Starstruck

Written by Michael Pallaris

‘In which Melbourne Pub would I find the Gershwin Room?’ the game show host, Pete Lazer, asks.

It’s two–all on The Great Weekend’s game show, Cabin Pressure, which is filmed at the top of the Melbourne Star. It’s neck and neck. I’ve never been this nervous.

‘Is it A, Transport?’ Lazer continues. ‘B, The Terminus? Or C, The Espy?’

My hands are frozen. My opponent, Gordon, buzzes. 

‘Gordo?’ Lazer exclaims. 

‘Would that be The Espy?’ Gordo says.

‘It would be The Espy!’ Lazer reveals. ‘Congratulations!’

I grimace, feeling the pressure. I’m 2–3 down – match point. 

‘What an episode of Cabin Pressure!’ Lazer announces. ‘We have one question to go! Mike, you need to get this right to stay in it.’

No kidding. 

‘Gordo, you get this right, you win!’ Lazer continues. ‘Here we go!’

Fortunately, Lazer’s comment reminds me of why I entered this contest in the first place. I’m here to win, and I’m going to make a comeback!

 ‘The rectangle shape formed by some Melbourne CBD streets is known as the Hoddle what?’ Lazer asks. ‘Is it A, Crate? B, Grid? Or C, Ghetto?’

Despite my confusion, I press the buzzer almost immediately. 

‘Mike?’ Lazer says, much to my relief. 

‘Uh, Grid?’ I say, hoping my answer is correct and that I’m still in this contest!

‘Grid’s correct!’ Lazer shouts. ‘Well done!’

I subtly pump my fists. The score is now tied at three all; I know I can win this. 

‘Unbelievably, we have a tie! Let’s go to our bonus, tie-breaking question!’ Lazer announces.

Wow! I had watched the previous episodes of Cabin Pressure in order to prepare for my television debut and the games had never been this close before.

‘This is unbelievable!’ Lazer reiterates. ‘Get it right, you win. Get it wrong, you lose – and we laugh at you!’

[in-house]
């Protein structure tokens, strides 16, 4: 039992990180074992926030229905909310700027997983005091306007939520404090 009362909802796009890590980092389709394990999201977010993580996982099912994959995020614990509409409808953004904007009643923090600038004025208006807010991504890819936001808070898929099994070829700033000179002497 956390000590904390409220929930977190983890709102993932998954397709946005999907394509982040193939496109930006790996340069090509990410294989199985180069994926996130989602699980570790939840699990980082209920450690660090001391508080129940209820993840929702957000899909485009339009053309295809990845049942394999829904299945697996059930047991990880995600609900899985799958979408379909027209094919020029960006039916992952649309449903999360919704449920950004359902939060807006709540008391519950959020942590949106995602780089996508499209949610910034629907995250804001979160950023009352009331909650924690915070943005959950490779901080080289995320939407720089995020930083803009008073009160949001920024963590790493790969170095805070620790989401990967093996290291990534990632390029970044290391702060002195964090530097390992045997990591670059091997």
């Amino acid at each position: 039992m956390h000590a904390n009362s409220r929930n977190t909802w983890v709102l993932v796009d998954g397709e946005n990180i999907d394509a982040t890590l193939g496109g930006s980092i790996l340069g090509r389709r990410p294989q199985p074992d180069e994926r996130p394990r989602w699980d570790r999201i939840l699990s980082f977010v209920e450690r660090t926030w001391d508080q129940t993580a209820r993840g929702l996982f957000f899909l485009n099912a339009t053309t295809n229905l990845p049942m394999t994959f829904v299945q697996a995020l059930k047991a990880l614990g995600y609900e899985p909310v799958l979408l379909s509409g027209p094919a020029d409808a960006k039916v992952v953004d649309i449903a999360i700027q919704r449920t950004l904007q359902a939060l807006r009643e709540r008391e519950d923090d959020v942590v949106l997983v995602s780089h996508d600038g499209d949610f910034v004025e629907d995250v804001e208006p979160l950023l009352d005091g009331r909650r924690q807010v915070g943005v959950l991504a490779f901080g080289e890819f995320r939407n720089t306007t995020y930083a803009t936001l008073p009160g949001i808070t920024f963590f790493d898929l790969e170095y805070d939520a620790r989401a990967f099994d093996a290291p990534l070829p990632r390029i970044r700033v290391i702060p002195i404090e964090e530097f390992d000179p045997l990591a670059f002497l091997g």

Despite my nerves, I laugh along with Gordo. 

‘Melbourne is famous for its spring racing,’ Lazer begins. ‘What is the order of the four main race days of the Melbourne Cup Carnival?’

Damn. If only Dad were here! He’d know the answer for sure. I wonder if I could ask Pete Lazer: ‘Phone-A-Friend’ like the contestants do in Who Wants to Be a Millionaire?

‘Is it A, Cup Day, Derby Day, Stakes Day, Oaks Day?’ Lazer continues. ‘B, Oaks Day, Stakes Day, Cup Day, Derby Day? Or C, Derby Day, Cup Day, Oaks Day, Stakes Day?’

I buzz as quickly as I can. I don’t know the answer, but I need to at least have a punt! Unfortunately, Gordo beats me to the punch with his lightning fast reflexes.  

‘Gordo?’ Lazer exclaims. 

‘Would that be B?’ Gordo replies, hesitantly.

‘It … would not be B!’ Lazer reveals. 

I sigh, relieved that I still have a shot to win from here.

‘Mike!’ Lazer pauses for suspense. ‘Press the buzzer! Give us the answer to win Cabin Pressure!’

Okay, Michael. If in doubt, the answer’s C. 

‘C?’ I almost whisper. 

‘C … IS CORRECT!’ Lazer exclaims. ‘Well done, Mike! You have won Cabin Pressure!’

I grin and bang my fists on the table in delight. I can’t believe that I’ve won 4–3 after trailing all day, and got up in the last stride after a tense finish!

‘What an episode!’ Lazer continues. ‘Unfortunately, you go away empty-handed, but hopefully you’ve enjoyed yourself, Gordo.’